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On This Day: Adolf Hitler found dead

On April 30, 1945, the burned body of Nazi dictator Adolf Hitler was found in a bunker in the ruins of Berlin.

Adolf Hitler attends a Nazi party rally in Nuremberg, Germany, circa 1928. On April 30, In 1945, Hitler's burned body was found in a bunker in the ruins of Berlin. File Photo courtesy of the NARA
Adolf Hitler attends a Nazi party rally in Nuremberg, Germany, circa 1928. On April 30, In 1945, Hitler's burned body was found in a bunker in the ruins of Berlin. File Photo courtesy of the NARA

April 30 (UPI) -- On this date in history:

In 1789, George Washington was inaugurated as the first president of the United States.

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In 1803, the United States more than doubled its land area with the Louisiana Purchase. It obtained all French territory west of the Mississippi River for $15 million.

In 1812, Louisiana entered the union as the 18th U.S. state.

In 1927, Douglas Fairbanks and Mary Pickford became the first movie personalities to leave their footprints in concrete at Grauman's Chinese Theater in Hollywood.

File Photo by Jim Ruymen/UPI

In 1939, Franklin D. Roosevelt became the first U.S. president to appear on television when he was shown on opening day at the New York World's Fair.

In 1945, the burned body of Nazi dictator Adolf Hitler was found in a bunker in the ruins of Berlin.

In 1948, 21 countries of the Western Hemisphere formed the Organization of American States.

In 1967, Muhammad Ali was stripped of his world heavyweight boxing championship title after he refused to be drafted into the U.S. military.

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In 1975, South Vietnam unconditionally surrendered to North Vietnam. The communists occupied Saigon and renamed it Ho Chi Minh City.

In 1997, Ellen DeGeneres' character came out as gay on the popular sitcom Ellen, making it the first sitcom to feature a gay leading character. The local ABC affiliate in Birmingham, Ala., refused to air the episode so gay rights advocates arranged for a satellite downlink to beam the show.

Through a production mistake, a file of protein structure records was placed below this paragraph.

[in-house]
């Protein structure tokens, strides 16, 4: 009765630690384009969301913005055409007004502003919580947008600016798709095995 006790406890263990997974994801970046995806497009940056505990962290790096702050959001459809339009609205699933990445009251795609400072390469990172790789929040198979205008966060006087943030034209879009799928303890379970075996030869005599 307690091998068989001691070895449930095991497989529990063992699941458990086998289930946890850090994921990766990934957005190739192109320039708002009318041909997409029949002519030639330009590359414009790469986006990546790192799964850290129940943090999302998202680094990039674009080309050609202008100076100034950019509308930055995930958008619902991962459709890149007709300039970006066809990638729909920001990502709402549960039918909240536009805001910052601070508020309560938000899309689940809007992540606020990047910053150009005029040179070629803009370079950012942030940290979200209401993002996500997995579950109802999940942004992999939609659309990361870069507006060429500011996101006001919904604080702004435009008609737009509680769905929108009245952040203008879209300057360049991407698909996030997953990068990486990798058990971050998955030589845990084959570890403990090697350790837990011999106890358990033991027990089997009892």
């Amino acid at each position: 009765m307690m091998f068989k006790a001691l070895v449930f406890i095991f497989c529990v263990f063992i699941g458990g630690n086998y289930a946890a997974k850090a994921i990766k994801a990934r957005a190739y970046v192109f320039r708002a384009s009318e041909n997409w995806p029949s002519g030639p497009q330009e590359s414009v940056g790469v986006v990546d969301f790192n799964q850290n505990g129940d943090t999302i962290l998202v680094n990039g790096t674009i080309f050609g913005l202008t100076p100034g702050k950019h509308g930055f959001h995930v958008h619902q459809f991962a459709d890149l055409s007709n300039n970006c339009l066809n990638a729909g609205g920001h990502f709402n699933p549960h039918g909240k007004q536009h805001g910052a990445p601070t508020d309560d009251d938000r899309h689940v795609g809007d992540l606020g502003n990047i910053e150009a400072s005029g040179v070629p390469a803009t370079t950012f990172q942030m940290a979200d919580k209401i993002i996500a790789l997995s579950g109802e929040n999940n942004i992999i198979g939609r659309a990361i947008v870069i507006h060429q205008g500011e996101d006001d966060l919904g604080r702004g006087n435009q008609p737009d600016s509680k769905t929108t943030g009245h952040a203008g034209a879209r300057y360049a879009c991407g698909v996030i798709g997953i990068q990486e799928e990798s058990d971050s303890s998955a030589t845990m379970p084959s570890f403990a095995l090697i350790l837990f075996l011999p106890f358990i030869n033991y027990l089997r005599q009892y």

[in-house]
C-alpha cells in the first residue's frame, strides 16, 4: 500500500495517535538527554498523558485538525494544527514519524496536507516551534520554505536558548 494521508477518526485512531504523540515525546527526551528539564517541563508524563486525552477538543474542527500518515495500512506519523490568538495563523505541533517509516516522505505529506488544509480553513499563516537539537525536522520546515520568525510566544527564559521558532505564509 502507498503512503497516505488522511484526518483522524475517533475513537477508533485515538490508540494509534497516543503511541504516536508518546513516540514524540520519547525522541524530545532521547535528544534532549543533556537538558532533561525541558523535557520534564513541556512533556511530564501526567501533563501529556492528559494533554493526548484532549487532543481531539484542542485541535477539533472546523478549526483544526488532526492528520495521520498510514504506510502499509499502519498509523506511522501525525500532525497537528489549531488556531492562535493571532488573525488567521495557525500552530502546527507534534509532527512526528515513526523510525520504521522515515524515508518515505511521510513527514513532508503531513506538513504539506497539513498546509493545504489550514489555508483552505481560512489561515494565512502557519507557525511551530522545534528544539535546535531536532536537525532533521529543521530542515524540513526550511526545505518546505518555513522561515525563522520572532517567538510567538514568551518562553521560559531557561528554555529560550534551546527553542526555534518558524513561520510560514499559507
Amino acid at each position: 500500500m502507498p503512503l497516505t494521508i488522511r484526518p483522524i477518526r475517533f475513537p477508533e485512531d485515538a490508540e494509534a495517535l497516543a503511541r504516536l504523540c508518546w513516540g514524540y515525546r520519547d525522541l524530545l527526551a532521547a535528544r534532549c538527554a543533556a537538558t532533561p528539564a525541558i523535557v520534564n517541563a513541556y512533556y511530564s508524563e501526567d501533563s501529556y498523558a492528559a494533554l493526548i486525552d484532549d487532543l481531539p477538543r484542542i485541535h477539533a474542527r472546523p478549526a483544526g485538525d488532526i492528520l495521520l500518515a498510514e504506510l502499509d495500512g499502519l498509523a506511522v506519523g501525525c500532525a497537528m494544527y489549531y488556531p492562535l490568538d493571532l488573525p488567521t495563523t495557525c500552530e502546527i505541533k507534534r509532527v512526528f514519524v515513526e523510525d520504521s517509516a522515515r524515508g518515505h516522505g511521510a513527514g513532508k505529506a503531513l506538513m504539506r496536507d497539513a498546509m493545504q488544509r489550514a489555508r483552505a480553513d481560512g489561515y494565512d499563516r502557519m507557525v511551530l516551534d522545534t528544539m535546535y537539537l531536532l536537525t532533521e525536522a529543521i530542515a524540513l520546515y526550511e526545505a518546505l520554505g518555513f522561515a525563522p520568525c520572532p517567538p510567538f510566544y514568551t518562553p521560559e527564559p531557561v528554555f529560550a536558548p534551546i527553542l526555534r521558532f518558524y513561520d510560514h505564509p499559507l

In 1993, tennis star Monica Seles was stabbed and injured by a self-described fan of Steffi Graf during a break between games in a match against another player in Hamburg, Germany. Seles, who won nine grand-slam singles titles in her career, was out of competitive tennis for more than two years after the attack.

In 2006, rebel factions in Sudan rejected a peace agreement in the Darfur conflict. Officials estimated the fighting had killed at least 180,000 people and driven more than 2 million from their homes.

File Photo by Debbie Hill/UPI


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In 2009, Chrysler filed for bankruptcy protection in a key move of a restructuring plan backed by the Obama administration.

In 2012, Israel began construction of a wall that would be 23 feet high and less than a mile long on its border with Lebanon. Security officials said the concrete wall would protect residents in the Matulla area from sniper fire from nearby Lebanese villages.

In 2013, Queen Beatrix, the 75-year-old monarch of the Netherlands, signed a formal declaration abdicating in favor of her eldest son, Willem-Alexander, 46, who became the country's first king in 123 years.

In 2019, Japanese Emperor Akihito, 85, formally abdicated his throne, becoming the nation's first monarch to step down in 200 years. His son, Crown Prince Naruhito, ascended to the throne, starting the Reiwa era.

File Photo by Keizo Mori/UPI

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